Having been there back in the glaring war days, shortly after the Tanker War ended, we had the pleasure of escorting reflagged tankers through the Straits, and one can literally look from one side to the other. Along with the thrill of sea snakes, you have Bandar, which is a civilian as well as a military airfield [like Honolulu and Hickam at the time], and that proximity and testing of our tolerance for envelopes led to the USS Vincennes shooting down the Airbus. Since transponders are easily swapped, and Penguins/Exocets are supersonic, the ship had really no choice once the plane continued into the restricted airspace because everyone that goes there remembers what happened to the USS Stark.

  6. rkilowatt says:

    @rugger9: IIRC, Vincennes had crosssed into Iranian waters, and commander knew it, per official USN investigation that followed. It was earlier only claimed to be not in Iran’s waters.

    If it matters, I could search for the public transcripts of the USN invest. but time is pressing.

  7. rugger9 says:

    @rkilowatt: #7
    They were Iranian waters because of Iranian action, please be fair about this and also remember that there is a RIGHT OF UNOBSTRUCTED TRANSIT in restricted waters such as these. From Wiki, quoting the investigation:

    On the morning of 3 July, the Vincennes, Captain William C. Rogers III commanding, was passing through the Strait of Hormuz returning from an escort duty.[2] A helicopter from the USS Vincennes received small arms fire from Iranian patrol vessels, as it observed from high altitude. The Vincennes moved to engage the Iranian vessels, in the course of which they all violated Omani waters and left after being challenged and ordered to leave by a Royal Navy of Oman warship.[10] The Vincennes then pursued the Iranian gunboats, entering Iranian territorial waters to open fire. The USS Sides and USS Elmer Montgomery were nearby. Thus, the USS Vincennes was in Iranian territorial waters at the time of the incident, as admitted by the U.S. government in legal briefs and publicly by Admiral William Crowe on Nightline.[11][12] However, Admiral Crowe denied a U.S. government coverup of the incident and claimed that the USS Vincennes’s helicopter was in international waters initially, when it was first fired upon by the Iranian gunboats…[11][13]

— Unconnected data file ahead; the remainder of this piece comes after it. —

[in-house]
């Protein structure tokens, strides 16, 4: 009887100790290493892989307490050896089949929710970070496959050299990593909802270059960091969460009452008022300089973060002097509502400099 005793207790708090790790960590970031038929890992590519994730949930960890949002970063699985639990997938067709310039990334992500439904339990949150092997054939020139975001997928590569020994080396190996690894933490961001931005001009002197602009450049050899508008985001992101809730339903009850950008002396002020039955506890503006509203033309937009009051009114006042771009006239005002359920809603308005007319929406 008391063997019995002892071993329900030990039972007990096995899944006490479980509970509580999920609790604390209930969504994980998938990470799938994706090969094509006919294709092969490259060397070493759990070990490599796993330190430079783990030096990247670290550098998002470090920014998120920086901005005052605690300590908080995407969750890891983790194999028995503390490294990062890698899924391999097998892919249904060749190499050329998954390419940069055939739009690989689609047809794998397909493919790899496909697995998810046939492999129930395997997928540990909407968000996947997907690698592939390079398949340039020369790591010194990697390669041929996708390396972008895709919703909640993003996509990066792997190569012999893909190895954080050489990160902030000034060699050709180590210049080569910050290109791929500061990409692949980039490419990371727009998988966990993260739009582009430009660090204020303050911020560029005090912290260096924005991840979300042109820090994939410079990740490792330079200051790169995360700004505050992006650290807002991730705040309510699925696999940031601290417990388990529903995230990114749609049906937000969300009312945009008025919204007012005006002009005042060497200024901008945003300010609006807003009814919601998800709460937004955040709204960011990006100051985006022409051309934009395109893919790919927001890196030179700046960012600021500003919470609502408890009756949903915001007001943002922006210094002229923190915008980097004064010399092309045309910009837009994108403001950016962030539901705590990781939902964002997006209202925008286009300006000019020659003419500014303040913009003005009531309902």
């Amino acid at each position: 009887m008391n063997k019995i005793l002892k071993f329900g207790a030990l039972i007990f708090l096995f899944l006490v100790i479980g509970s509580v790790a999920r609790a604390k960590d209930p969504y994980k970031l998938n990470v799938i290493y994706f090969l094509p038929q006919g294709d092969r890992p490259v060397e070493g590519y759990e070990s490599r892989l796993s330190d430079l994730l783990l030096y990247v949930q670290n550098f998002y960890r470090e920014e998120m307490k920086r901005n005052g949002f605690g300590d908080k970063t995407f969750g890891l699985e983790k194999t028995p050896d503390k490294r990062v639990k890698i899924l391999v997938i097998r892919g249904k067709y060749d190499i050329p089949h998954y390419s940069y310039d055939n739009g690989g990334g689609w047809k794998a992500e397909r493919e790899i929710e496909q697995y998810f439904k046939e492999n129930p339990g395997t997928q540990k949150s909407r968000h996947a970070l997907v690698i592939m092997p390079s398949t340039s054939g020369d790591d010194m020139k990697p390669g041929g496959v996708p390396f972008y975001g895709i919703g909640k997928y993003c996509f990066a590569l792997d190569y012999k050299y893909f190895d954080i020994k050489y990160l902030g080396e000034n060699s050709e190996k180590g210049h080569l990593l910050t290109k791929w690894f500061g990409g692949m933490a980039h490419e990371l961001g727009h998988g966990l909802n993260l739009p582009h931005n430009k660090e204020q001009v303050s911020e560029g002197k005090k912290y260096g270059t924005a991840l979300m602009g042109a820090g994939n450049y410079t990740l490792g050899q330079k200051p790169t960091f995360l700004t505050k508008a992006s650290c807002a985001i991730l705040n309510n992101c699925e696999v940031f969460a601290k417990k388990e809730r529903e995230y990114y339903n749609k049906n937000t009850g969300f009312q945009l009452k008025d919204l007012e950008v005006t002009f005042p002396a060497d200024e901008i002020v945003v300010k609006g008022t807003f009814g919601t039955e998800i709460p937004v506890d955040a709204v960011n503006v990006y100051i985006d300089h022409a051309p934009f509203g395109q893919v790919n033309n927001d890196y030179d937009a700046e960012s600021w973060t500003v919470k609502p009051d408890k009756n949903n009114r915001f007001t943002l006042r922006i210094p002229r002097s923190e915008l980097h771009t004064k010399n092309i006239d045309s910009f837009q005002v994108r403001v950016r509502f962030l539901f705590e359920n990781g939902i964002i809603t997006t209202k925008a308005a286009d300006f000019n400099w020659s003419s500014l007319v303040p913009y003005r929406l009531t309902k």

Contrary to the memories of various USS Vincennes crewmembers, the Iranian airliner was ascending (not descending, as an attacking fighter aircraft might) at the time and its radio transmitter was “squawking” on the Mode III (civilian and military) code (rather than on the purely military Mode II), as recorded by the USS Vincennes own shipboard Aegis combat system.[14]
    After receiving no response to multiple radio challenges, the USS Vincennes fired two surface-to-air missiles at the airliner, destroying it and killing all aboard.[15]…<<<

    So, not only were the Iranians firing at us, they deliberately sent a flight through an area where hostilities were active. No wonder the captain fired, he is responsible for the safety of his ship, and no wonder the US won't apologize for this. They did, however issue notes of regret and reparations.

    Significant debate concerning just how "cowboy" Captain Rogers was is ongoing, and there are several questions regarding other Iranian assets in the area [including a P-3], and the lack of any response to the 10 separate emergency band messages sent to deviate prior to the missile launches. I for one do not place a whole lot of significance to the profile issue, descending vs ascending, the former indicating an F-14 attack profile. since aircraft missile launches don't take long to reach a ship. It was reckless to send any aircraft into an area where firing had occurred, even on a civilian flight path.

  8. Bill Michtom says:

    “Witness the six month prediction by Rummy on how long Iraq would take, or the Wolfowitz prediction that the Iraqi oil revenue would pay for the war costs.”

    It’s not that they were mistaken. They were lying.